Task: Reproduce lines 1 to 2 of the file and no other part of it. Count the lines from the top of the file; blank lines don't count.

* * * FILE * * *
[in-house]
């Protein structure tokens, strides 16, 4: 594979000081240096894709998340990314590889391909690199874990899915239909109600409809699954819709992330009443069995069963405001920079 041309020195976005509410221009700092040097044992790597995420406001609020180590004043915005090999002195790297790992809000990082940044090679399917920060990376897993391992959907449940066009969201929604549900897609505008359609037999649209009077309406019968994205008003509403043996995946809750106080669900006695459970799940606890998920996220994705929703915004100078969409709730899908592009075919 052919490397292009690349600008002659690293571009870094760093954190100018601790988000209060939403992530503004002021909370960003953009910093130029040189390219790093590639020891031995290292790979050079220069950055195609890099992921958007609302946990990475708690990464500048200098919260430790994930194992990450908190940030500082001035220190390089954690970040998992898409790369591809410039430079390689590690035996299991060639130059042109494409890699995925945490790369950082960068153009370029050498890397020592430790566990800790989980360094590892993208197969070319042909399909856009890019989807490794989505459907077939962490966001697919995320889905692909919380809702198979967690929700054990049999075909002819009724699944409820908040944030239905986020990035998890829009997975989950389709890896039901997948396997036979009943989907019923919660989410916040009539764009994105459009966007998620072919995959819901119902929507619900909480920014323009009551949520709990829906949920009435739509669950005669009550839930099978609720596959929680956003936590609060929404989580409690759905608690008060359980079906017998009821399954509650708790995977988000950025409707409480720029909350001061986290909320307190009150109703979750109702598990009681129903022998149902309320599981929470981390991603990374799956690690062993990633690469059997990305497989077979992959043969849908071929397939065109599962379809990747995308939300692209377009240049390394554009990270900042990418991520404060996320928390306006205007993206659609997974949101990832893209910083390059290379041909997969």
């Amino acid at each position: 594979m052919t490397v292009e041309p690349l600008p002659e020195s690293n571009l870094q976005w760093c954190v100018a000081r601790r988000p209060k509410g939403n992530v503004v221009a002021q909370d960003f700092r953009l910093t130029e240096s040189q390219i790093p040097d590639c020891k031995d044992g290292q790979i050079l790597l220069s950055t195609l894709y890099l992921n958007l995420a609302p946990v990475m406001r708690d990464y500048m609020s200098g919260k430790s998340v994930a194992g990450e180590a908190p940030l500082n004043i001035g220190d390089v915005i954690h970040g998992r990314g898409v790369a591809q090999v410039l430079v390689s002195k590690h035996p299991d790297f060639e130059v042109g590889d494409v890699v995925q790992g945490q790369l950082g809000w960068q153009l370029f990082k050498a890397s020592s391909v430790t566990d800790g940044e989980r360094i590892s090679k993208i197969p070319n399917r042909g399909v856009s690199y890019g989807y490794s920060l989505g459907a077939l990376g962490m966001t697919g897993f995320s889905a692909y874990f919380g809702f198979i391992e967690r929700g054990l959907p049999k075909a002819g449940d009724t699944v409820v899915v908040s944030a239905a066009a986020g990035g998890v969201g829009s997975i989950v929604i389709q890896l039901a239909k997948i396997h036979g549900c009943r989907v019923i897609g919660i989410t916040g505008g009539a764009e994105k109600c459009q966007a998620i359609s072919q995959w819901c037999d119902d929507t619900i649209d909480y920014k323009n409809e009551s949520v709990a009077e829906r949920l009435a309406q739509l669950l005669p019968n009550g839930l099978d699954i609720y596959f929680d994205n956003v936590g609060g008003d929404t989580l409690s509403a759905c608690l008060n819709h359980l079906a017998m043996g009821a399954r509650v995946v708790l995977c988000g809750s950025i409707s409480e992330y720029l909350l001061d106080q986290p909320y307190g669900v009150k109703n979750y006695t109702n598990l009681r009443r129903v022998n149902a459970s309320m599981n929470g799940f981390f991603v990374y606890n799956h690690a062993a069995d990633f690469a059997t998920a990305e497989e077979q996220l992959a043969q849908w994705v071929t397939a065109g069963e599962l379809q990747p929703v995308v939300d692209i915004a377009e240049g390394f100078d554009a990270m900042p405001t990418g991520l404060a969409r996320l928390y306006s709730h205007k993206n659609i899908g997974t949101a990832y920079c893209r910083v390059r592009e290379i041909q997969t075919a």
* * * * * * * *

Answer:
[in-house]
């Protein structure tokens, strides 16, 4: 594979000081240096894709998340990314590889391909690199874990899915239909109600409809699954819709992330009443069995069963405001920079 041309020195976005509410221009700092040097044992790597995420406001609020180590004043915005090999002195790297790992809000990082940044090679399917920060990376897993391992959907449940066009969201929604549900897609505008359609037999649209009077309406019968994205008003509403043996995946809750106080669900006695459970799940606890998920996220994705929703915004100078969409709730899908592009075919 052919490397292009690349600008002659690293571009870094760093954190100018601790988000209060939403992530503004002021909370960003953009910093130029040189390219790093590639020891031995290292790979050079220069950055195609890099992921958007609302946990990475708690990464500048200098919260430790994930194992990450908190940030500082001035220190390089954690970040998992898409790369591809410039430079390689590690035996299991060639130059042109494409890699995925945490790369950082960068153009370029050498890397020592430790566990800790989980360094590892993208197969070319042909399909856009890019989807490794989505459907077939962490966001697919995320889905692909919380809702198979967690929700054990049999075909002819009724699944409820908040944030239905986020990035998890829009997975989950389709890896039901997948396997036979009943989907019923919660989410916040009539764009994105459009966007998620072919995959819901119902929507619900909480920014323009009551949520709990829906949920009435739509669950005669009550839930099978609720596959929680956003936590609060929404989580409690759905608690008060359980079906017998009821399954509650708790995977988000950025409707409480720029909350001061986290909320307190009150109703979750109702598990009681129903022998149902309320599981929470981390991603990374799956690690062993990633690469059997990305497989077979992959043969849908071929397939065109599962379809990747995308939300692209377009240049390394554009990270900042990418991520404060996320928390306006205007993206659609997974949101990832893209910083390059290379041909997969």